Everyone loves skylights. Right? They bring so much light into a room they can turn a Seattle kitchen into a bright and sunny Florida room. Especially at this time of year (in the northern hemisphere), having that extra light can brighten even the darkest days of winter.
But skylights have a dark side, too. If you’re not aware of that when incorporating these roof windows into a home, you can end up with high energy bills, rooms that are unusable at certain times of the year, or expensive repairs due to moisture problems.
Of course, the main benefit of having skylights in a home is all the natural light you get from them. This is mainly for winter because that’s when we have less overall exposure to the natural light our bodies crave. Nobody likes being holed up in a dark, dim, artificially lit cavern on those overcast winter days when the sun sets shortly after it rises. (Well, maybe with the exception of video gamers and college students who are trying to sleep during the day.)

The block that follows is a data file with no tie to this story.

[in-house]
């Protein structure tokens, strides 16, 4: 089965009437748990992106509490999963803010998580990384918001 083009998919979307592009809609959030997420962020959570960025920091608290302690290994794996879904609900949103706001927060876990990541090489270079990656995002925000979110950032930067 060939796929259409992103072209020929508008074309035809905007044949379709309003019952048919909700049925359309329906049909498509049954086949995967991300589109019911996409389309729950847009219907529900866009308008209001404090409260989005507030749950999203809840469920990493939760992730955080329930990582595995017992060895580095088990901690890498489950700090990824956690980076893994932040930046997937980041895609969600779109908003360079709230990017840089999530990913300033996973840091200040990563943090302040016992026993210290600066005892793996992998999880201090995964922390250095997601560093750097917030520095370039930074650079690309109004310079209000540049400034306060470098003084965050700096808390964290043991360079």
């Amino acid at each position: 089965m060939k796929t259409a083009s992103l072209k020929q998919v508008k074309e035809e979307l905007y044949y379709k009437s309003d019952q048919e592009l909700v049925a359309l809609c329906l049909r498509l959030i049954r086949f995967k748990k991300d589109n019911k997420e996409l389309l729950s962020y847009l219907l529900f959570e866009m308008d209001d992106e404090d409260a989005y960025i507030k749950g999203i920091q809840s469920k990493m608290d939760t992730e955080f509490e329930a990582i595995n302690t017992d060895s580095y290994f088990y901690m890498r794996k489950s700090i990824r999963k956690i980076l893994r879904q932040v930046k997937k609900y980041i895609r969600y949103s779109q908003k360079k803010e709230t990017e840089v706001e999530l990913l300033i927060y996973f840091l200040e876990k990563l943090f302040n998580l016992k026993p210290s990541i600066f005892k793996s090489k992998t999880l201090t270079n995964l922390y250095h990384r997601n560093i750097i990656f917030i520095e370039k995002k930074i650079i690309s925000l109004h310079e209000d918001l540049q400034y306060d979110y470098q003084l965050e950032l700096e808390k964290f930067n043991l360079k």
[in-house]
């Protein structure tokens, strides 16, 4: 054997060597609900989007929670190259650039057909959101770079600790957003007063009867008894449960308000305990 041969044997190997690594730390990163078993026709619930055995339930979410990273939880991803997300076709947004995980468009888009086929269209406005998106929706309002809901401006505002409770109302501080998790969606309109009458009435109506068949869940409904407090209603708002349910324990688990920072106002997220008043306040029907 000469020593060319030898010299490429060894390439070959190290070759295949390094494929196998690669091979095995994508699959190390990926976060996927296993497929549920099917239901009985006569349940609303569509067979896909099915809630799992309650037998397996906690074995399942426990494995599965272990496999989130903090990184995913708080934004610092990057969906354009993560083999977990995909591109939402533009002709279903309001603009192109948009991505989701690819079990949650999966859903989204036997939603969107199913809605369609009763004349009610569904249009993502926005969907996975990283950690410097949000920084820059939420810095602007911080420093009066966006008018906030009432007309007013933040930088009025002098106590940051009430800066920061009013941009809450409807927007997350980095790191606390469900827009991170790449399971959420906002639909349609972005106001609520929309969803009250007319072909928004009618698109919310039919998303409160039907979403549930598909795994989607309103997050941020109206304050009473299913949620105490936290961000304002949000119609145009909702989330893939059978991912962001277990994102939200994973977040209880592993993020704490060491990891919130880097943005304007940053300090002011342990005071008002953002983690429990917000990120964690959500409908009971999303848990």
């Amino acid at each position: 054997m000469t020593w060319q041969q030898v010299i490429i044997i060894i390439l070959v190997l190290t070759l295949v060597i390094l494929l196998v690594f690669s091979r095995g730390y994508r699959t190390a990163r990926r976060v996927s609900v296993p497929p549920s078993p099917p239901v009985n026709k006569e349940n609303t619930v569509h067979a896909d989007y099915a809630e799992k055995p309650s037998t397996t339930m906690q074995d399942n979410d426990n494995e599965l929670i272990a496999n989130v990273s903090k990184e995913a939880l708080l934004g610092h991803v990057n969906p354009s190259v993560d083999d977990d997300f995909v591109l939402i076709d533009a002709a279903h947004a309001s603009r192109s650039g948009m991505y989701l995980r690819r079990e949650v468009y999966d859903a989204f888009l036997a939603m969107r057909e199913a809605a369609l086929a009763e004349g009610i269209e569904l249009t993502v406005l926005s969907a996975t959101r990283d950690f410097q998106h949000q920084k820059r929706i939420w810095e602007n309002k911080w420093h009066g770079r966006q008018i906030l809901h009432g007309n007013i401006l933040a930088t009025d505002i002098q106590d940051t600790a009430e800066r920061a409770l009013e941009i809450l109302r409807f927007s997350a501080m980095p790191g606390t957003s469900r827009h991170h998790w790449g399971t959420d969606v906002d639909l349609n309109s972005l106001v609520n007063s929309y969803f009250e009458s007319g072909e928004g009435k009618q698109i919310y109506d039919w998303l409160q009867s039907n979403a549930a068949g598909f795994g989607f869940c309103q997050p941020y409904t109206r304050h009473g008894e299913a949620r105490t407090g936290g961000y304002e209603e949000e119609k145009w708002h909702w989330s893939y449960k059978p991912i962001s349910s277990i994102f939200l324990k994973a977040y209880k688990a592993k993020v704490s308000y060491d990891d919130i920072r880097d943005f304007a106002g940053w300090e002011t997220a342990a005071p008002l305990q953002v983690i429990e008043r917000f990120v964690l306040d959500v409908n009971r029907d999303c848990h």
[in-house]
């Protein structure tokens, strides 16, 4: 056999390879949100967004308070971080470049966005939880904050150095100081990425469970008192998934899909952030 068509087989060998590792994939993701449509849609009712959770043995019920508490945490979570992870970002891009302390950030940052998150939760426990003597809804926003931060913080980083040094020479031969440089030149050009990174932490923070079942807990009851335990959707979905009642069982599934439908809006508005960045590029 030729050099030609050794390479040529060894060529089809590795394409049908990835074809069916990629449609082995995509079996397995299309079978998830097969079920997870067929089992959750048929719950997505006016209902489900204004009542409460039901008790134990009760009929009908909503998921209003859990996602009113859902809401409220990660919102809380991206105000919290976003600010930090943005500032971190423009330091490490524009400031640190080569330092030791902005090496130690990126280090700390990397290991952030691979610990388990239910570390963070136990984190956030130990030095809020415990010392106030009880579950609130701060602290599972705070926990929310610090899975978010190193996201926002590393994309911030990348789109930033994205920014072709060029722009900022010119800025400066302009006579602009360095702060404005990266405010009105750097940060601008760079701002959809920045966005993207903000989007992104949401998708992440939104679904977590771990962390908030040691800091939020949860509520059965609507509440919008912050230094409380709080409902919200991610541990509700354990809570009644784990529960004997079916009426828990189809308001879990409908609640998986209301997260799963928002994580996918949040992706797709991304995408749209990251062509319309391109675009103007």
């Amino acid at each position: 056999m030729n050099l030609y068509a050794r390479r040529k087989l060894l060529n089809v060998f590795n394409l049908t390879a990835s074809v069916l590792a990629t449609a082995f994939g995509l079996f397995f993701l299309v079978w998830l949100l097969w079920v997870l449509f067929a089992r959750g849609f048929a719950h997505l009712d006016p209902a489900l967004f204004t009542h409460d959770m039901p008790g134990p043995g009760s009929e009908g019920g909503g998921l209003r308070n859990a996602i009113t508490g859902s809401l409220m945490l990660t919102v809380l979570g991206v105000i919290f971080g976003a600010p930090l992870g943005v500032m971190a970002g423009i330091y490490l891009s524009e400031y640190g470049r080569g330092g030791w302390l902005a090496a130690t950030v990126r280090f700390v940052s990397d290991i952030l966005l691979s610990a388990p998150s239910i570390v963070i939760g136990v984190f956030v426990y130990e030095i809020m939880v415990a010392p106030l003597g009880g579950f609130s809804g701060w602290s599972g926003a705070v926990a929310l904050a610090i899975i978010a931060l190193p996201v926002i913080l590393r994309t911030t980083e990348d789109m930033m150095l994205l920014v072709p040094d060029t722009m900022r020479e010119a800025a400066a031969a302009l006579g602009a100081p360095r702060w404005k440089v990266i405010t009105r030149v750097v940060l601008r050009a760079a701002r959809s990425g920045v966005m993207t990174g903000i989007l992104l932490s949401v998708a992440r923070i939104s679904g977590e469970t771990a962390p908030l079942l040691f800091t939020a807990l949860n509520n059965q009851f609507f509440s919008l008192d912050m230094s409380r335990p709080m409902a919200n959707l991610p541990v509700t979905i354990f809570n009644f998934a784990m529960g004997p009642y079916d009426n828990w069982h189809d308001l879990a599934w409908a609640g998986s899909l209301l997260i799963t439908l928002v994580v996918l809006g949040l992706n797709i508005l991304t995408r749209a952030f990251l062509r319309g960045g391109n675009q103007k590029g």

A well-placed skylight or two can make the difference between feeling OK about yourself on those dark days or becoming a psycho killer. (Qu’est-ce que c’est?) For those who suffer from Seasonal Affective Disorder (SAD) and can’t spend time outdoors, being in well-lit interior spaces can make all the difference.
If you live in a cold climate, you can also get some solar heating from a skylight. To do so, you’ll need to make sure that you get one with as high a solar heat gain coefficient (SHGC) as you can. (The SHGC tells you how much solar heat gain you’ll get from a window or skylight. It’s generally a number less than one, with lower…